Nuclear engineering students recognized at annual conference


By Ashley WennersHerron

UNIVERSITY PARK, Pa. — Members of the Penn State student chapter of the Institute of Nuclear Materials Management (INMM) won two awards at the institute’s annual conference this past summer in Palm Desert, California.

INMM has six technical divisions, each of which select a recipient for the J.D. Williams Student Paper Award. The award was established in 2003 to honor J.D. Williams, an INMM president who energetically supported students and young professionals.

“There are only six student awards each year, so Penn State had a great showing,” said Azaree Lintereur, assistant professor of nuclear engineering and faculty adviser for the Penn State INMM chapter.

Four members of the Penn State student chapter were recognized for their student research initiative, titled, “Future Technical and Policy Challenges in Nuclear Security and Physical Protection.” The initiative was authored by Marc Wonders, Matt Durbin, Josh Gallagher and Chad Lani, all of whom are graduate students earning their doctorates in nuclear engineering. Wonders presented the student research initiative, which earned its award from the institute’s Education and Training Division.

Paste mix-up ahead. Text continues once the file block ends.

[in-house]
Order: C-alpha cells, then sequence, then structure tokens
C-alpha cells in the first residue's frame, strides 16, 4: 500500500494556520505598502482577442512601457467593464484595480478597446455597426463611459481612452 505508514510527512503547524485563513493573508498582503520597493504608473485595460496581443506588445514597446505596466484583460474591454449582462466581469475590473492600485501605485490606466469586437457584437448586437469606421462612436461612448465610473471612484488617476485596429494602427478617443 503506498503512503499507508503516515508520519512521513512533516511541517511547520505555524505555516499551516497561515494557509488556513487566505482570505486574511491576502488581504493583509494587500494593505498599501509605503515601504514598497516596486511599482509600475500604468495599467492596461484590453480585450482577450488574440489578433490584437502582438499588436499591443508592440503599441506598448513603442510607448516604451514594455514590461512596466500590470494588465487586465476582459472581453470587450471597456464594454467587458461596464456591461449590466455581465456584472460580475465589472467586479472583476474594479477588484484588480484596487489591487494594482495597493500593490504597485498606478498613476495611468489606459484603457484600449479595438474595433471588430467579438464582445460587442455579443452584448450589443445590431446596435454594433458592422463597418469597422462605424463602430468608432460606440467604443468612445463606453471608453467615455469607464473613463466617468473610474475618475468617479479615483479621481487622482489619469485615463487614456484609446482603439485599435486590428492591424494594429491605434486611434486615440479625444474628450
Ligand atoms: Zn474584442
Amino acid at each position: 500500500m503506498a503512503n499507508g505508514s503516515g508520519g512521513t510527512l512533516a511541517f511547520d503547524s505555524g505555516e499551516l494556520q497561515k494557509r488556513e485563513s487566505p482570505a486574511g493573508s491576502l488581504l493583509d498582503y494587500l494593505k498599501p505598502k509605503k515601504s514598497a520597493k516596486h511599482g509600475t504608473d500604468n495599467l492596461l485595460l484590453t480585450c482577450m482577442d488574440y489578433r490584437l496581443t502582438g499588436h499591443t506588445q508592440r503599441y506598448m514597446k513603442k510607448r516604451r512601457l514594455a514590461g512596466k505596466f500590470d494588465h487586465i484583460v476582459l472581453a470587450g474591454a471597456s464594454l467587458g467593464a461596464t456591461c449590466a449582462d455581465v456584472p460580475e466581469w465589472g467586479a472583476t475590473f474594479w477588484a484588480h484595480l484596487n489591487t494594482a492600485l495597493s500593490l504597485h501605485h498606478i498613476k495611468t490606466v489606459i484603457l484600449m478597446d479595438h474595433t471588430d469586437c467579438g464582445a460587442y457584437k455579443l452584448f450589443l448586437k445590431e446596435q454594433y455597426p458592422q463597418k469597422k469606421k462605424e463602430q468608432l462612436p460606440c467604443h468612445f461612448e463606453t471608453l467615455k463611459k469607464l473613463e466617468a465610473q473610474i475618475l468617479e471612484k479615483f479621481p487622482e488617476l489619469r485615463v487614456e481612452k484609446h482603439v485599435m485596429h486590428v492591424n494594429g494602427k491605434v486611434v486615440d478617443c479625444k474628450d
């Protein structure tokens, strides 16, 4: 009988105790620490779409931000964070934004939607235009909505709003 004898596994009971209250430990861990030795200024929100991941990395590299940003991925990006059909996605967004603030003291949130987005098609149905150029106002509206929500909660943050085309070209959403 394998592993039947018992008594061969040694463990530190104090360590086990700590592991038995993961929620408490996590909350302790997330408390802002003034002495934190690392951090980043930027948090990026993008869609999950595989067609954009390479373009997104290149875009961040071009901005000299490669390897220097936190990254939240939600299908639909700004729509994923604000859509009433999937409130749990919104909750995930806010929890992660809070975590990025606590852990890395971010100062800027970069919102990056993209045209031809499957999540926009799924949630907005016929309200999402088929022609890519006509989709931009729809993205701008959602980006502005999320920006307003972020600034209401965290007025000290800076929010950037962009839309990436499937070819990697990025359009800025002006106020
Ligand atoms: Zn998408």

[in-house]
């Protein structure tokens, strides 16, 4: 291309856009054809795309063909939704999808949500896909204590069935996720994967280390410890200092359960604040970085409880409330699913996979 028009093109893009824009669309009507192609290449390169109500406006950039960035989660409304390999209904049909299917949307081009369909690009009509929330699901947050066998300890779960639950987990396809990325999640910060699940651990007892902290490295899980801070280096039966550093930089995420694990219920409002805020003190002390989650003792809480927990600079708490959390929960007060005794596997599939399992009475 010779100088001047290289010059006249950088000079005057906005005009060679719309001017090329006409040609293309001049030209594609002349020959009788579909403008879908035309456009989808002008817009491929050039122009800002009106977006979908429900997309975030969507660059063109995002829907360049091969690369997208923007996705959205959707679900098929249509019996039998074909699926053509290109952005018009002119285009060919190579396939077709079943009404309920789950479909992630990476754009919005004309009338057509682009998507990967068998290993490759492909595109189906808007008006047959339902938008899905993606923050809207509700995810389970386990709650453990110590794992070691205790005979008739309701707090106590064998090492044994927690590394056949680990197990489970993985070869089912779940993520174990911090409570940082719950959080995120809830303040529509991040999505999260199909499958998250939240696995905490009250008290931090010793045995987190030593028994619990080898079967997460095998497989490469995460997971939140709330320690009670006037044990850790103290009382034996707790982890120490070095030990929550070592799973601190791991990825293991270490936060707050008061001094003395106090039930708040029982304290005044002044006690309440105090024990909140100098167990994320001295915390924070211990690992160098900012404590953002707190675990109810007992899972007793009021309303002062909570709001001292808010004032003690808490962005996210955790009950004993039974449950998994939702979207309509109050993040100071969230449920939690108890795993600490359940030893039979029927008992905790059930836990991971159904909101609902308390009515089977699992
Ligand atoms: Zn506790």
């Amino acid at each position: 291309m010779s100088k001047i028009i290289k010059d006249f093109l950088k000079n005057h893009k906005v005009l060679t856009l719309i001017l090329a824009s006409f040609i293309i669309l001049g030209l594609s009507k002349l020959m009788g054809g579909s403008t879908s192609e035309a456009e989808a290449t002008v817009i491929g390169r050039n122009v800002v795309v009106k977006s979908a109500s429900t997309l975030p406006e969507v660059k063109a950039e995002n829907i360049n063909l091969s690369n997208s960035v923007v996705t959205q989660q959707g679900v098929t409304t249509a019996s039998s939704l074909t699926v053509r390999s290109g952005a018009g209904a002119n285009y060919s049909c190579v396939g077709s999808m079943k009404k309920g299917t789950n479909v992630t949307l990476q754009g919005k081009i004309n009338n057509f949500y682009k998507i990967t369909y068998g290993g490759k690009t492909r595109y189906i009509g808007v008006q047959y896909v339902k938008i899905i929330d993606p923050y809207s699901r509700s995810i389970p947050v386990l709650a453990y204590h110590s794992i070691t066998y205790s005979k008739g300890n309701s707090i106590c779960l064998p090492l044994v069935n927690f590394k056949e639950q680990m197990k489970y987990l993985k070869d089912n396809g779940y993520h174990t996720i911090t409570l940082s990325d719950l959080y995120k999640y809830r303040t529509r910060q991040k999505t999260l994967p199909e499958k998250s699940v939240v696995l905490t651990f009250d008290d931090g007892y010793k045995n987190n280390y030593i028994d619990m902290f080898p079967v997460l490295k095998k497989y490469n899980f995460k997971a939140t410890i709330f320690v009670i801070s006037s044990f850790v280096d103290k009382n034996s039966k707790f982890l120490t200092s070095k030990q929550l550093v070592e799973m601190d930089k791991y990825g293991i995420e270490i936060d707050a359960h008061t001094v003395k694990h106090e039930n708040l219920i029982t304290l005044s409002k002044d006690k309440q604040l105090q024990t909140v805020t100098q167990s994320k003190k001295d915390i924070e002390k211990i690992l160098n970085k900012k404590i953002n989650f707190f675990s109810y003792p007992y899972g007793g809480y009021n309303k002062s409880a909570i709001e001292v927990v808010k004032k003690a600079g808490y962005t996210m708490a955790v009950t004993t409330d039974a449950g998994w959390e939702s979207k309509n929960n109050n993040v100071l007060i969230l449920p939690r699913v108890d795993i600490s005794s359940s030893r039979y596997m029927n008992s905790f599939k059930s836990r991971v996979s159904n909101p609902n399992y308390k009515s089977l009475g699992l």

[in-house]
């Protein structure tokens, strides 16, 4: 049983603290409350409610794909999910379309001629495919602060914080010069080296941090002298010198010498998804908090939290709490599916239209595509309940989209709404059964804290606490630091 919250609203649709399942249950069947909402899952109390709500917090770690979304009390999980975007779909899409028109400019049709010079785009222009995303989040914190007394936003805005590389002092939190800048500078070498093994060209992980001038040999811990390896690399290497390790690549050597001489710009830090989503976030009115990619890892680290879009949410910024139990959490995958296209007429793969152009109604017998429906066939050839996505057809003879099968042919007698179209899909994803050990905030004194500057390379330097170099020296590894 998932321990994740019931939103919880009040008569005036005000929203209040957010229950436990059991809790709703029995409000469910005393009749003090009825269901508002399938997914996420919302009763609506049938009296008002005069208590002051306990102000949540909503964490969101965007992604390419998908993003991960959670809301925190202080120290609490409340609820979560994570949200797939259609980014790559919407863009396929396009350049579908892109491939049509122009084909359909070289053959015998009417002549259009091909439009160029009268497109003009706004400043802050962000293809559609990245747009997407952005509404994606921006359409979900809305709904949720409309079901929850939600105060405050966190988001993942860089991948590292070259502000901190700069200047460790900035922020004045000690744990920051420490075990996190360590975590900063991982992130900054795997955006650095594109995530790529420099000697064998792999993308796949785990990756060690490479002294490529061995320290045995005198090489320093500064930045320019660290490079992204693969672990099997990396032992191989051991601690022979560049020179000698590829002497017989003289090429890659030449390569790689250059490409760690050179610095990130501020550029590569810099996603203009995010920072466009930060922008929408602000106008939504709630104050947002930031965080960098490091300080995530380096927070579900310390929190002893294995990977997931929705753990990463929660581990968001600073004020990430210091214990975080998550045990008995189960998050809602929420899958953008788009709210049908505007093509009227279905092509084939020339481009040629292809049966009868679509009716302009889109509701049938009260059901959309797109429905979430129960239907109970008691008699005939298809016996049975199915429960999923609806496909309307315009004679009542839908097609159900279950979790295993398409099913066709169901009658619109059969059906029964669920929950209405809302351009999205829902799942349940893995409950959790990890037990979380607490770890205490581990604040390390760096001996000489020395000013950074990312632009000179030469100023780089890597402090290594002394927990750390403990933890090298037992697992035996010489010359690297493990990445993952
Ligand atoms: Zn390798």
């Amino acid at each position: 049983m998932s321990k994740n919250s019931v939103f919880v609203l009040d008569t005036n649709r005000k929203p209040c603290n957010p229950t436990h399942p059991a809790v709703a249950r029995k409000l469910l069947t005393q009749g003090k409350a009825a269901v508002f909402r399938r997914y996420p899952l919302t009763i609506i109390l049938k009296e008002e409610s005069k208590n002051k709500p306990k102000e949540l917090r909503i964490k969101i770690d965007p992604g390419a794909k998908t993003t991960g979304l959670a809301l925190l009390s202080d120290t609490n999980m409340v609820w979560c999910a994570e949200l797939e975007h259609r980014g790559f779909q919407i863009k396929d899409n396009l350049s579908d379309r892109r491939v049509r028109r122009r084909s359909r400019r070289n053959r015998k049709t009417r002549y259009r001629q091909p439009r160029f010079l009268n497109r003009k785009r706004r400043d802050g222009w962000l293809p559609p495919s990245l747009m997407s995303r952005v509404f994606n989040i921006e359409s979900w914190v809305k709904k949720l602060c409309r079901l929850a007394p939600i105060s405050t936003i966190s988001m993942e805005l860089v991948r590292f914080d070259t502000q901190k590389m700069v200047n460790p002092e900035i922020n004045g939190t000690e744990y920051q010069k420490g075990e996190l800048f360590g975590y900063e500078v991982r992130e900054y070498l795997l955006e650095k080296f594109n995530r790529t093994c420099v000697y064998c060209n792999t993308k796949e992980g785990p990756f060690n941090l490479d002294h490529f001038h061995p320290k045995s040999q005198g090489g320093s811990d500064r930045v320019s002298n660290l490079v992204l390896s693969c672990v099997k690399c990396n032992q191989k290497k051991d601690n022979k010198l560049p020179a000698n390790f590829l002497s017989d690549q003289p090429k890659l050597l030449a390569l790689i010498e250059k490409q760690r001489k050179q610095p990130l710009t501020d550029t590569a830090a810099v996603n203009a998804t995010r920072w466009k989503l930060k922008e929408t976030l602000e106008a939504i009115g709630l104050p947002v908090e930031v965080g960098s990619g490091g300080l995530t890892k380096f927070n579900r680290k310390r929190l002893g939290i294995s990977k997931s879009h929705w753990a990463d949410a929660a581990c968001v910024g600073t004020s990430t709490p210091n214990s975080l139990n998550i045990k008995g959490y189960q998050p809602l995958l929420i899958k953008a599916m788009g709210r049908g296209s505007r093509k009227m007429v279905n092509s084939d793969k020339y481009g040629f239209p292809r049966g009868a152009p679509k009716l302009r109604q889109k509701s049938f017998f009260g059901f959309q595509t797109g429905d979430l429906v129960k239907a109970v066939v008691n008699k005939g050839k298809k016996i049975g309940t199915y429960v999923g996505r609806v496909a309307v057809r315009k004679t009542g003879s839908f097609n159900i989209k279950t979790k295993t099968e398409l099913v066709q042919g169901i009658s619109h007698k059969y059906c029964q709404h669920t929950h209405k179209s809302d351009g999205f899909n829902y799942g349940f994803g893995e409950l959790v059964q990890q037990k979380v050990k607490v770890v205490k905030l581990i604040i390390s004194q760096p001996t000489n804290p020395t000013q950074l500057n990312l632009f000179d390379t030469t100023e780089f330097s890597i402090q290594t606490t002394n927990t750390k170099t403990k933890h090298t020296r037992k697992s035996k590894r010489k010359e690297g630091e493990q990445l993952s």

Durbin was also awarded a J.D. Williams Student Paper Award for his presentation, “Development of Machine Learning Algorithms for Directional Gamma Ray Detection.” Durbin received his award from the institute’s Nuclear Security and Physical Technical Division.

“We continue to be impressed by what our students accomplish,” Lintereur said. “They are laying a strong foundation for their future careers.”


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Megan Lakatos

“We continue to be impressed by what our students accomplish. They are laying a strong foundation for their future careers.”
—Azaree Lintereur, assistant professor of nuclear engineering



The Ken and Mary Alice Lindquist Department of Nuclear Engineering at Penn State is one of the top ranked nuclear engineering programs in the United States. The department distinguishes itself with a strong focus on experimental research. The actively growing department leads four educational programs for students pursuing a bachelor of science, a master of science, a master of engineering, or a doctoral degree. The Radiation Science and Engineering Center (RSEC) facilities, including the Breazeale Reactor, are available to nuclear engineering faculty and students at Penn State for research and instruction. RSEC houses the Breazeale Nuclear Reactor, the country’s first and longest operating licensed nuclear research reactor. Having access to an operating research reactor is a key strength for the department and enables Penn State to harness research and educational opportunities that are unique in the United States. See how we’re inspiring change and impacting tomorrow at

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